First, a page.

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Read This Before Buying a Vacation Home with Friends

Author: Jacob Davis

Purchasing a vacation home is on many people's to do list, but the hefty price tag for a beachfront property or a mountain retreat can make it only a pipe dream. Increasingly, buyers are teaming up with friends to share the cost and the expenses associated with owning a vacation home.

Buddying up sounds great on paper, but buying a vacation property with friends can be perilous. After all, if things don't go well, it could spell the end of a friendship. Not to mention you could end up in a legal fight over the property. Before you even approach your friend or friends about going in on a second home, you have to first understand what you are giving up and getting by not being the sole owner.

Compromises Are a Part of the Process

Splitting the mortgage is an appealing idea, but when people team up to own a property, they have to be willing to compromise. Not everyone shares the same taste in the kind of home, decorations and even the location, and so you will have to reach an understanding on what all the parties are looking for in a home. The last thing everyone wants to do is waste time looking at properties without first agreeing on what they want.

The use of the vacation home or property has to be something that is considered upfront as well. It's very easy to assume everyone is on the same page, but without having a conversation about it, no one will know for sure. For instance, you have to figure out if members of the group want to use it year round or if they want to generate income by making it a rental property. Determining who gets to use it when and for how long ahead of time will go a long way in preventing fights after the purchase is complete.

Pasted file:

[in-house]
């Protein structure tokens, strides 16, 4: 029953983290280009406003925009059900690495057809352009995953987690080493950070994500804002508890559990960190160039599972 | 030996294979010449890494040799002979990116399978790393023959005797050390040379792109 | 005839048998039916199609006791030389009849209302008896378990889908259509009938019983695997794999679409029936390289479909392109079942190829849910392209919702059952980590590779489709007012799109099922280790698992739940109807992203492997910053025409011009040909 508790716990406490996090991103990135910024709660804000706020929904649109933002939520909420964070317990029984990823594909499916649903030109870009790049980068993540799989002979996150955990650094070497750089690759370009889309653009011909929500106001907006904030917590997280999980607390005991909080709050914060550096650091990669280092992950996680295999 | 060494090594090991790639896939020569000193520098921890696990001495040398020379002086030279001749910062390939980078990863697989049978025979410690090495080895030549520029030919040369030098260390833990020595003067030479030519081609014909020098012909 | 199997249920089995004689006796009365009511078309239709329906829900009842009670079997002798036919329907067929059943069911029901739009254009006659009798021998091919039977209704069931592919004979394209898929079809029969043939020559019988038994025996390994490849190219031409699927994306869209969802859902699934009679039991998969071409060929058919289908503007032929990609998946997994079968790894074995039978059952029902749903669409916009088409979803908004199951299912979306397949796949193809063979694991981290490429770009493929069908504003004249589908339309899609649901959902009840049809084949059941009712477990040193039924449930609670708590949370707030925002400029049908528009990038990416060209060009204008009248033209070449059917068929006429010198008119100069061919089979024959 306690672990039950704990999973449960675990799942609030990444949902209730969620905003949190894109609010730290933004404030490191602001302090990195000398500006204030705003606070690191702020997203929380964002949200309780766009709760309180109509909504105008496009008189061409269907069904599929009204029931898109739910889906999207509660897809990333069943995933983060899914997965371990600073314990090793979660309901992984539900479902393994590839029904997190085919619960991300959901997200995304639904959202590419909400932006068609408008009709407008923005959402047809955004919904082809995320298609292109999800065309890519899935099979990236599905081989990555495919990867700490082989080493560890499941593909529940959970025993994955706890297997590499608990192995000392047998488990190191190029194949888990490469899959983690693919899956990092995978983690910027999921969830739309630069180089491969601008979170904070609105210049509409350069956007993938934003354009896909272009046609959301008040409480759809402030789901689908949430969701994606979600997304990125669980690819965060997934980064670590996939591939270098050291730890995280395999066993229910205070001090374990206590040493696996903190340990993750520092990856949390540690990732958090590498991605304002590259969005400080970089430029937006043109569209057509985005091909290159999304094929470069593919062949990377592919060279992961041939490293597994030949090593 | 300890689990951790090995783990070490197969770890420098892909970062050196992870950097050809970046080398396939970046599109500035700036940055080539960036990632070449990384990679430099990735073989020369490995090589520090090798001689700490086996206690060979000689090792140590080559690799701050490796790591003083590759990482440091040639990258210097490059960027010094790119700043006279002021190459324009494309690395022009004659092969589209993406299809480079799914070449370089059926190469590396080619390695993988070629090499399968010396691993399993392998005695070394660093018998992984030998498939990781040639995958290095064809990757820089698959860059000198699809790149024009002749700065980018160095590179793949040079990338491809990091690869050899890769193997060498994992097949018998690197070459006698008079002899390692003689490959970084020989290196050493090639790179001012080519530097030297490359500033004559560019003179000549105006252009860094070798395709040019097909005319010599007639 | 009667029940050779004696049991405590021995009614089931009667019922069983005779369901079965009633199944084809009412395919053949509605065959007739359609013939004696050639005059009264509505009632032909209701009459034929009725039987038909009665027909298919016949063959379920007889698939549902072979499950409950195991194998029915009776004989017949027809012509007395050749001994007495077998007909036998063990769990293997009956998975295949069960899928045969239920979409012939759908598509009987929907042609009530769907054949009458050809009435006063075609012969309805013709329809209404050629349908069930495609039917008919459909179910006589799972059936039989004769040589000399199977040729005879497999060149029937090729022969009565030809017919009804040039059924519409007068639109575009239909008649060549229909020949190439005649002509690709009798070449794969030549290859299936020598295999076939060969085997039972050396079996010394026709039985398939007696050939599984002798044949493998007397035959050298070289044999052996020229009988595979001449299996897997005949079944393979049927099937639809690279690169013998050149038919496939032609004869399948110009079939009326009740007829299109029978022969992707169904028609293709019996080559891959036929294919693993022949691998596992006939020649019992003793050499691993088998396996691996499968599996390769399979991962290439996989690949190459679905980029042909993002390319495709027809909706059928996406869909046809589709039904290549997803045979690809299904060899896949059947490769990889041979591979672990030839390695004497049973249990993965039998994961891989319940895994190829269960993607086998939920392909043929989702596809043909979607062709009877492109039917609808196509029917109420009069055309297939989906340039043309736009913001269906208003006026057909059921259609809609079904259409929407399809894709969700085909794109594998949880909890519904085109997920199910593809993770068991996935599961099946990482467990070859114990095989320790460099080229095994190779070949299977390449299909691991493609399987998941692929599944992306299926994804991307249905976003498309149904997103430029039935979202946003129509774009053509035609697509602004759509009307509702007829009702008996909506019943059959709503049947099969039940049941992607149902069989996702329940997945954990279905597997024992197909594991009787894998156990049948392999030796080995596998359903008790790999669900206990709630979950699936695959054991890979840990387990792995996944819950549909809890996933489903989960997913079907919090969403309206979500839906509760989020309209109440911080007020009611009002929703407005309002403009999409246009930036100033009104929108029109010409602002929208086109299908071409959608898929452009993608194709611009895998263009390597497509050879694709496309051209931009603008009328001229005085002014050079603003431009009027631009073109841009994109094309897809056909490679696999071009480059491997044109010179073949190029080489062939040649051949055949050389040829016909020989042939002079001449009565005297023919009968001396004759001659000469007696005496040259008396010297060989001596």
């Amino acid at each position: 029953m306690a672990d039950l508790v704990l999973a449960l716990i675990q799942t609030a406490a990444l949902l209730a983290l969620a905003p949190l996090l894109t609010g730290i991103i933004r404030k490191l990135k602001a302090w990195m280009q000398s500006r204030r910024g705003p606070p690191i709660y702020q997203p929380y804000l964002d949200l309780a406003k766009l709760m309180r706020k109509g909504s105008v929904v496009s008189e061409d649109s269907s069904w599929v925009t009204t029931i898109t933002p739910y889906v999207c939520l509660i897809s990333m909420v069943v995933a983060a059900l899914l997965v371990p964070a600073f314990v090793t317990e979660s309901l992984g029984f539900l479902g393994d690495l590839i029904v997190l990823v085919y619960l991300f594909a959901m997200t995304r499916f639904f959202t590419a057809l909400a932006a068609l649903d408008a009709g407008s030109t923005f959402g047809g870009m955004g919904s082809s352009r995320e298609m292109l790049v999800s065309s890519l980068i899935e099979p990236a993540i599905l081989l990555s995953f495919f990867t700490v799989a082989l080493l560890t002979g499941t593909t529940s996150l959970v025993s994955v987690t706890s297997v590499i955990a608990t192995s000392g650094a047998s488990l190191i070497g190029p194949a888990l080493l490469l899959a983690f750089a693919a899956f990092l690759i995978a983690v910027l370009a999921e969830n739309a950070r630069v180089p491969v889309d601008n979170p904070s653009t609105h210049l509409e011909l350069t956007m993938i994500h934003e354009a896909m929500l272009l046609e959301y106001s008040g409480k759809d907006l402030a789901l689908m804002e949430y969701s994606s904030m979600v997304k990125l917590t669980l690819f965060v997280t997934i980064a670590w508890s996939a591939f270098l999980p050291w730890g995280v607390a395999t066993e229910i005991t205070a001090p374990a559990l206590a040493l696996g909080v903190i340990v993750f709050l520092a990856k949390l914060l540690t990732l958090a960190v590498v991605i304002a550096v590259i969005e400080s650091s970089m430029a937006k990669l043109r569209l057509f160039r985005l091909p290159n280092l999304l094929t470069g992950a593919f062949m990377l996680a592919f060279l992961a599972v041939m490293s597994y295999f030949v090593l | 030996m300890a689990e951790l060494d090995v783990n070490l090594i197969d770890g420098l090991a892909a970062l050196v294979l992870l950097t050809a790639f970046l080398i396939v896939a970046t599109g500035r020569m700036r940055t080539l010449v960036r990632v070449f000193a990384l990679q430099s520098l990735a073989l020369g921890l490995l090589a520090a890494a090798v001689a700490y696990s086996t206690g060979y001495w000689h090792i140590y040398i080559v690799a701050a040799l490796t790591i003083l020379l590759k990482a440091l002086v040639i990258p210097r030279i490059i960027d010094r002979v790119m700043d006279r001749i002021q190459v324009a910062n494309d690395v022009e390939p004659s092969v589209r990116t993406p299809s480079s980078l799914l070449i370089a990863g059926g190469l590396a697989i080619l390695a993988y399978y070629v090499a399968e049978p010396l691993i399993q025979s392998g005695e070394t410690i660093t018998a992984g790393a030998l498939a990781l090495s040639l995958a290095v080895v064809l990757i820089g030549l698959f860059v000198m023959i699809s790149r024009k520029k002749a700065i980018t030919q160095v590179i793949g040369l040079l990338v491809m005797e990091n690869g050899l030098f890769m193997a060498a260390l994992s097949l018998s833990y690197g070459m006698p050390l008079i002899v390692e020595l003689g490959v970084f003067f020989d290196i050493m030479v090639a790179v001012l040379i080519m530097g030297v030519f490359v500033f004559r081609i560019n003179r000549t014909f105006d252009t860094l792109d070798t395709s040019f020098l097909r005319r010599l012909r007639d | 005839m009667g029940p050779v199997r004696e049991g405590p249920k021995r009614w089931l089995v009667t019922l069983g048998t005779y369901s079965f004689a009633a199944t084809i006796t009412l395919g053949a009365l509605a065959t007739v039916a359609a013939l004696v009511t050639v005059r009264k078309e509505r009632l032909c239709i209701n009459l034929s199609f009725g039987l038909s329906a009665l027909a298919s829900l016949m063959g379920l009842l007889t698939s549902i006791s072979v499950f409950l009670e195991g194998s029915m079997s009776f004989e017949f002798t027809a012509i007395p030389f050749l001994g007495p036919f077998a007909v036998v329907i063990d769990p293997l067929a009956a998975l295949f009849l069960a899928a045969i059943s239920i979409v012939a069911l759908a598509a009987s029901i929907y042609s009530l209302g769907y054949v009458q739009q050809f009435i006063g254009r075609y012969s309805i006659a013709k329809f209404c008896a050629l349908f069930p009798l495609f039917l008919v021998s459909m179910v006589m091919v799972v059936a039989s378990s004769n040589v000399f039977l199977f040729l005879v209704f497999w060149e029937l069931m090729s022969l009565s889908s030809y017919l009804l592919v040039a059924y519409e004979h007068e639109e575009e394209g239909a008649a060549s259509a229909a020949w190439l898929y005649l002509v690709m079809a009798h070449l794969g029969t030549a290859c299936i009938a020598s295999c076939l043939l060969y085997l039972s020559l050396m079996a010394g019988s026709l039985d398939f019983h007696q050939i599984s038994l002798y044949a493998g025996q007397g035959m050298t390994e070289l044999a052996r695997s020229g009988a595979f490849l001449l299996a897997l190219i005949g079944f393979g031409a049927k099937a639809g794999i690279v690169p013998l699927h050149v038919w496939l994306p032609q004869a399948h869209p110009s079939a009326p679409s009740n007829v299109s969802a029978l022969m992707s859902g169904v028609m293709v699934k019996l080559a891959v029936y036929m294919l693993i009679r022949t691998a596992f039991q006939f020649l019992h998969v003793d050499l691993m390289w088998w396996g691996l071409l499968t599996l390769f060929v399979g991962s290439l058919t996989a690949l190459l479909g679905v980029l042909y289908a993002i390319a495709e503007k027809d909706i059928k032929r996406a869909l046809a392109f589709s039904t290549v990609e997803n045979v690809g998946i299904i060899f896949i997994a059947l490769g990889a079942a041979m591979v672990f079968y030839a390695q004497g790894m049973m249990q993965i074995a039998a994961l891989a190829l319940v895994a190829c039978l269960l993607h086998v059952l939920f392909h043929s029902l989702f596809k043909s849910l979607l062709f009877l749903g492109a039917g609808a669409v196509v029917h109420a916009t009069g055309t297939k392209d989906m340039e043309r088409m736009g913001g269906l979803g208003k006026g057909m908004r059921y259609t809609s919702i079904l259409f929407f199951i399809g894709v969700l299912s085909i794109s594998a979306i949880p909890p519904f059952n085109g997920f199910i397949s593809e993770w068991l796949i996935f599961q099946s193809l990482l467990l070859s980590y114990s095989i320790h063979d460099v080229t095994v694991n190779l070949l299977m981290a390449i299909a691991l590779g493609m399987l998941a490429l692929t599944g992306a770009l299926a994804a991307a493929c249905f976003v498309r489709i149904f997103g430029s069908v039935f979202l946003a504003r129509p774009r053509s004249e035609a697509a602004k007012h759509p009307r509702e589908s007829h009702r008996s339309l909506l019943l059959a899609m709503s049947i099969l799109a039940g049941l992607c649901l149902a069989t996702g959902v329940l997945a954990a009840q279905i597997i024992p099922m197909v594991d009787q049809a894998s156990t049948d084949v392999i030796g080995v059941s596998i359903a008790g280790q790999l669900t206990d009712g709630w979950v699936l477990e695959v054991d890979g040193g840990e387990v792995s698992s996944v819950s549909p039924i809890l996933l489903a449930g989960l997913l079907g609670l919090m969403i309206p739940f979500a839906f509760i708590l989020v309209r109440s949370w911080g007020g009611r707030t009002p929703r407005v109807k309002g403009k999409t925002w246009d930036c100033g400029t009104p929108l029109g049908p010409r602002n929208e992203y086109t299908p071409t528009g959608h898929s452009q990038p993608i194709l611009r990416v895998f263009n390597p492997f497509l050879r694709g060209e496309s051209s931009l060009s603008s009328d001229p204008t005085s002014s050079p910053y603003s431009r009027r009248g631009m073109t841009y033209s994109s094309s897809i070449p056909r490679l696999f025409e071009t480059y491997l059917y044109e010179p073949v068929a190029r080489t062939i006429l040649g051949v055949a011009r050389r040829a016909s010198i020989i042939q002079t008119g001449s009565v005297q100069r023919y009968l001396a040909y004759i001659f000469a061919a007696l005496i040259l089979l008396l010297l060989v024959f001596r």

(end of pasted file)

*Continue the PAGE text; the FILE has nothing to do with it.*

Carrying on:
What Happens If Someone Wants Out

Life happens, and everyone can go into the purchase of the property with the full intent to hold onto it forever, but forever is a long time and that may not always be the end result. Before you purchase a property with friends , you have to think about what happens if one or more of the buying group decides they want out of the investment. An upfront discussion about how long everyone wants to be onboard and what happens if someone would like to sell is a necessity. Giving the other partners right of first refusal if one party wants to sell is a way to reduce conflict. You also have to think about if you could afford to buy out a partner or if you could cover the extra mortgage and maintenance costs in the event someone wants out.

Staying On Top Of Maintenance, Scheduling

Friends like to spend time together, but there will be instances when schedules don't mesh or some alone time is wanted. That is where organizational skills will come in. If you buy a property with friends, you will have to plan who gets to use it when and how the upkeep and maintenance will be doled out. Not to mention who is going to pay the expenses each month. Owning a vacation home will require planning and someone to stay on top of all the scheduling in order to keep the property conflict free.

The Bottom Line

Going in with friends to purchase a vacation home is a great way to lower costs. But before you start house shopping, all parties must agree about a lot of things upfront. From the kind of vacation home to who is going to clean it, there are many considerations you have to take into account before buying a vacation property.

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